Exhibition Reviews | Visual Arts

Land, Water and Sky: Lindey Carter’s Art Cycle

Landscape painting by L. Carter depicting a moody sky with dark clouds and a hint of rainfall. The foreground consists of muted green and brown fields, with the dramatic sky dominating the composition.

Lindey Carter, “A Quick Shower,” watercolor, 10 x 10 in.

The water cycle—traditionally how seawater loses its salt as it evaporates from the ocean, falls as rain on the land, and returns to the sea in rivers—is getting a new level of attention under the pressure of climate change. Hydrologists, the experts on this process, are taking the opportunity to bring earlier models up to date. What, they ask, about the portion, a majority here in the West, consumed by agriculture? Such new concepts and questions abound. What about fog runoff? Freshwater lakes? Residential and industrial use? And something called “streamflow to closed basins?” Hello, Great Salt Lake.

One person who closely observes the interaction of land and water is the painter Lindey Carter, presently showing 18 emotionally resonant landscapes at Phillips Gallery. Her vast cloudscapes fill the space over relatively slender perspectives on wetlands, marshes and evidence of human activity. According to her statement, the immediate inspiration is a renewed awareness of what shade contributes to the colors and luminosity of light, and to its often melancholy resonance. Add to that a scientist’s observations on the variety of cloud forms and their relation to the lands they pass over, and the result compiles a view of the sky arguably unseen until now.

Landscape painting by L. Carter showing a broad expanse of land with a light blue sky and dark clouds. The foreground features a mix of brown and white fields, suggesting snow patches, with a vast, cloudy sky above.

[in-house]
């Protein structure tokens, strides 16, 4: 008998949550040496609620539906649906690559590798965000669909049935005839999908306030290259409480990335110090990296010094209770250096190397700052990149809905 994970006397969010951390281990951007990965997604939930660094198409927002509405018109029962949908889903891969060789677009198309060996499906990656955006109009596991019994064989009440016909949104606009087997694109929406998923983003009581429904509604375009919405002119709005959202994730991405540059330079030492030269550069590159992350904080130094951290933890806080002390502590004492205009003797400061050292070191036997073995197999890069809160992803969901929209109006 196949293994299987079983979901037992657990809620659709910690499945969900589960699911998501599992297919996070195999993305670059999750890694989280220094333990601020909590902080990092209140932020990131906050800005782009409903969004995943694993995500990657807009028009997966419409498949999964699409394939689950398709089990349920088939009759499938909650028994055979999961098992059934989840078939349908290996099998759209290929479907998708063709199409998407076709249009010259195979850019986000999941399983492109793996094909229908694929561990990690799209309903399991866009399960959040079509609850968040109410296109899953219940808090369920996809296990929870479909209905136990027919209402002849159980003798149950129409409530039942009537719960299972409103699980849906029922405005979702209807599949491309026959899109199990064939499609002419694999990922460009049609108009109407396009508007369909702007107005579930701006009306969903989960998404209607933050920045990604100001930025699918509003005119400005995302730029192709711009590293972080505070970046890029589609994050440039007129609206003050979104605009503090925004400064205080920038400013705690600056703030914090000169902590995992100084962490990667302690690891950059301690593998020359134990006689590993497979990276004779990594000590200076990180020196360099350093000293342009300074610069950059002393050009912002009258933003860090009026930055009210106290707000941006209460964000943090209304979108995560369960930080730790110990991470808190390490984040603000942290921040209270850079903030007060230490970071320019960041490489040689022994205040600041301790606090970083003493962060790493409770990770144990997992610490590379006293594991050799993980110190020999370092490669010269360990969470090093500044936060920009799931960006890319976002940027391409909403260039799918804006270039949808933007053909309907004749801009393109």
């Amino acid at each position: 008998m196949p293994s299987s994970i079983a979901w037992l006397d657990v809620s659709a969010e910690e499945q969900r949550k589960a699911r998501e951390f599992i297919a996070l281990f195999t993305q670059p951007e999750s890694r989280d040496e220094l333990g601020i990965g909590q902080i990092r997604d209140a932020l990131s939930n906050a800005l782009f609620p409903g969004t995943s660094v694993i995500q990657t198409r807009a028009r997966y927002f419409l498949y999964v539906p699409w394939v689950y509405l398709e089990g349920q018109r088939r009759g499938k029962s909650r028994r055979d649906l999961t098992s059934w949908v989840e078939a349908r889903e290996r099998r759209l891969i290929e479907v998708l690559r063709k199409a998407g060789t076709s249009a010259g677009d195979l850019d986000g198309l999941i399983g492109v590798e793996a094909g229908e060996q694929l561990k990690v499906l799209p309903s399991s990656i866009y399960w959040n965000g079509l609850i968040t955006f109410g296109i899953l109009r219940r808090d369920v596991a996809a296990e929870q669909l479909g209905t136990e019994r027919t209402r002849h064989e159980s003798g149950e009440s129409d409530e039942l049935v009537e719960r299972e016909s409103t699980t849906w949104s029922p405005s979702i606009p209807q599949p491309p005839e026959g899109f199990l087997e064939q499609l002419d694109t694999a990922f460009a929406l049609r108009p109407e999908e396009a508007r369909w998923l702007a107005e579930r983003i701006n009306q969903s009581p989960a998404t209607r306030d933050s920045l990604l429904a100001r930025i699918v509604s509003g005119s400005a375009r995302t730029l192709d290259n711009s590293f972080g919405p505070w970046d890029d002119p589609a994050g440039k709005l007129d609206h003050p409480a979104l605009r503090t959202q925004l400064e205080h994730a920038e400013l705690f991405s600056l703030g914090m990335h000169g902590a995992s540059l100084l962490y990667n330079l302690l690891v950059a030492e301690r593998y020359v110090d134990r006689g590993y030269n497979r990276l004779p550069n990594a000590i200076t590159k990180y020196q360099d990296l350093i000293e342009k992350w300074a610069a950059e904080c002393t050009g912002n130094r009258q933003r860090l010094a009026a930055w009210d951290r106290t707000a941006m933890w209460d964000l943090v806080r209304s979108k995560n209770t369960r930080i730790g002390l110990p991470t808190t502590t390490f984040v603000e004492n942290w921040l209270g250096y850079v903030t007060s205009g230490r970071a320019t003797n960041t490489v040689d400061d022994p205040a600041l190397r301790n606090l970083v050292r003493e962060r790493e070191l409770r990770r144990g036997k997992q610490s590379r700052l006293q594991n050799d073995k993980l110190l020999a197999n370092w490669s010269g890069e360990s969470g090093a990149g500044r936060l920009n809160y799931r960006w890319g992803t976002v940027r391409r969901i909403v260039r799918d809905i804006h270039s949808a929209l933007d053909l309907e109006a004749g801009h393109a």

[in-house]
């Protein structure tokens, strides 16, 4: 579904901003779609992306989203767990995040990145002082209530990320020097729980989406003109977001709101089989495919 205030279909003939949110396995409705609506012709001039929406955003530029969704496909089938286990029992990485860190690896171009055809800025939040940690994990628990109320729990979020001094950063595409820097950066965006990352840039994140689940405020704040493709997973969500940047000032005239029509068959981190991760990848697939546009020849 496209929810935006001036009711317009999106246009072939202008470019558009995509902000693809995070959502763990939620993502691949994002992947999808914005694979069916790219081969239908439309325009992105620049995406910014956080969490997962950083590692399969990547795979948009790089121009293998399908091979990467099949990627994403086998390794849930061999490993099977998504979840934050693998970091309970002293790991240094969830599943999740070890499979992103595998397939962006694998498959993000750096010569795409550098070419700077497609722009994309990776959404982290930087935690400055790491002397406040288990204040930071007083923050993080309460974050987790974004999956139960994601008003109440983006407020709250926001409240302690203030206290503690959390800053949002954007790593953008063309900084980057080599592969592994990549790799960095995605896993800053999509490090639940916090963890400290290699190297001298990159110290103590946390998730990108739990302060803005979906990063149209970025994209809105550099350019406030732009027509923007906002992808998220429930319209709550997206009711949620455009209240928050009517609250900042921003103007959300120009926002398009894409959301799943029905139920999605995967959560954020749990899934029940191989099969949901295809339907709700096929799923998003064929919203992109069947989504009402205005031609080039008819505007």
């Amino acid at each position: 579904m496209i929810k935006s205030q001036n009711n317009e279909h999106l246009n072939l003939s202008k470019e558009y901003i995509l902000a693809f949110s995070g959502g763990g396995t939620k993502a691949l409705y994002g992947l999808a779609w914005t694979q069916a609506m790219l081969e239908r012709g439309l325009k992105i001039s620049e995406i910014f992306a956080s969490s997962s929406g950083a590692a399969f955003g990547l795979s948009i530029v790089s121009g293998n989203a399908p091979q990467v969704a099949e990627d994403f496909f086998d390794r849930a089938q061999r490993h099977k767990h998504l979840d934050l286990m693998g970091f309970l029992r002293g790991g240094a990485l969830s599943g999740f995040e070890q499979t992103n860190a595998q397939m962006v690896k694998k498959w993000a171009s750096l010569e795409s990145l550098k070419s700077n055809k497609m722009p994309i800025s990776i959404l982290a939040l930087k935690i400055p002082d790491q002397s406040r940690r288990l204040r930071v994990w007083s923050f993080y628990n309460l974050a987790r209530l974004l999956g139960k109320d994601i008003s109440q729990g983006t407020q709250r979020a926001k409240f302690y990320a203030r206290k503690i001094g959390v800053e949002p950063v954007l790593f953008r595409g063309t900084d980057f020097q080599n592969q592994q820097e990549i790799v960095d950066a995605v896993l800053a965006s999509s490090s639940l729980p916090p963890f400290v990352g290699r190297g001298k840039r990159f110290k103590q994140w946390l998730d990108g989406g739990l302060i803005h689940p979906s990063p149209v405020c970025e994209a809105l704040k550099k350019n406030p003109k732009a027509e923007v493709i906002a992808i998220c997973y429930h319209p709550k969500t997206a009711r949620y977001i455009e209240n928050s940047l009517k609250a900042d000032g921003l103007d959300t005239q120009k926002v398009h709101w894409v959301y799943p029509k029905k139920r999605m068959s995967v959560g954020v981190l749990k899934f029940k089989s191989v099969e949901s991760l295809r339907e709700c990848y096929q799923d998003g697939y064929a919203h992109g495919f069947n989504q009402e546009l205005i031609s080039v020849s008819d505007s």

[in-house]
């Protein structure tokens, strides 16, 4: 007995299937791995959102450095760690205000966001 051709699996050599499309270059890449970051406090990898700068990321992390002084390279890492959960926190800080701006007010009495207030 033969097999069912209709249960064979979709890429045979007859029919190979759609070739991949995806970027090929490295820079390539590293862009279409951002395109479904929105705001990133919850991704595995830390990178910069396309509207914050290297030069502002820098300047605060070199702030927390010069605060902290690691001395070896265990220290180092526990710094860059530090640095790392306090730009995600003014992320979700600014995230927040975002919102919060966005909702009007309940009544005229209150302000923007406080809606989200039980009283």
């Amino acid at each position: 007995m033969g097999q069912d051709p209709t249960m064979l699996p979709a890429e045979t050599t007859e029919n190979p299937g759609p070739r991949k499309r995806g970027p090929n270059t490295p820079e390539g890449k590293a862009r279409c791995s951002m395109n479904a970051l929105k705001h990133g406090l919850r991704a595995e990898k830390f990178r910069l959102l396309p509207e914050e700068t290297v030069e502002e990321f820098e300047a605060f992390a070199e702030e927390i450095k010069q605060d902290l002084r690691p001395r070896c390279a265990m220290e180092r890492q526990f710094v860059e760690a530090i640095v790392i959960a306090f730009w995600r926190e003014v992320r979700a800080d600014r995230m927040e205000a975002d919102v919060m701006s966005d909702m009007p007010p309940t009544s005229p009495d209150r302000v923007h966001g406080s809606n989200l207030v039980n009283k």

Lindey Carter, “Sifting,” watercolor, 40 x 30 in.

There are, in effect, two bodies of work here. Due to the scale on the smaller ones, like “A Quick Shower,” paint handling and the presence of the artist’s hand largely take over the role of subject. “A Quick Shower” could be a sketch for “Sifting,” in which, as in many of the larger works, done on canvas, the optical and emotional impact of the landscape competes with its hydrological details for prominence. In both, foliage in the water creates shallow ponds in the foreground, but further out in “Sifting,” falling rain suggests something like flour being dusted, and, because the cloud’s shadow conceals its fate, it’s not possible to tell if the rain is evaporating before it can replenish the earth, as so often is the case in desert lands.

The colors are always saturated, but blue is more striking than gray. In both, she’s done something unusual, which is to handle her watercolors so they have the solid presence of oils, yet the luminosity of watercolors. Fortunately, Phillips’ staff includes Hadley Rampton, one of Utah’s more skillful watercolor landscape painters, who explains that Carter achieves this largely by minimally diluting her watercolors, applying them, then subtracting color, rather than adding it, using cotton swabs and similar tools to as much as carve out the image.

It’s ironic, in a way, that just as hydrologists are elaborating their views of water in relation to land, Carter admits to simplifying hers. By focusing on one bird, cloud, or portion of the sky, she creates a microcosm in a small space, or a powerful sense of nature’s impact in a window-like canvas. As she concludes her statement, “By studying the details of just one aspect of life, I am able to make sense of the chaos that is found in life as a whole.”

Landscape painting by L. Carter featuring green agricultural fields under a cloudy sky. The image shows varying shades of green fields, with a hint of brown, under a predominantly cloudy sky with subtle hints of purple.

Lindey Carter, “Cultivated,” watercolor, 10 x 10 in.

Lindey Carter, Phillips Gallery, Salt Lake City, through July 13

1 reply »

  1. Cal and I enjoyed Lindsey exhibition, loved she is using water color on canvas. I enjoyed meeting Lindsey talking art, learning her process, and have nothings but good things to say about this amazing women artists.

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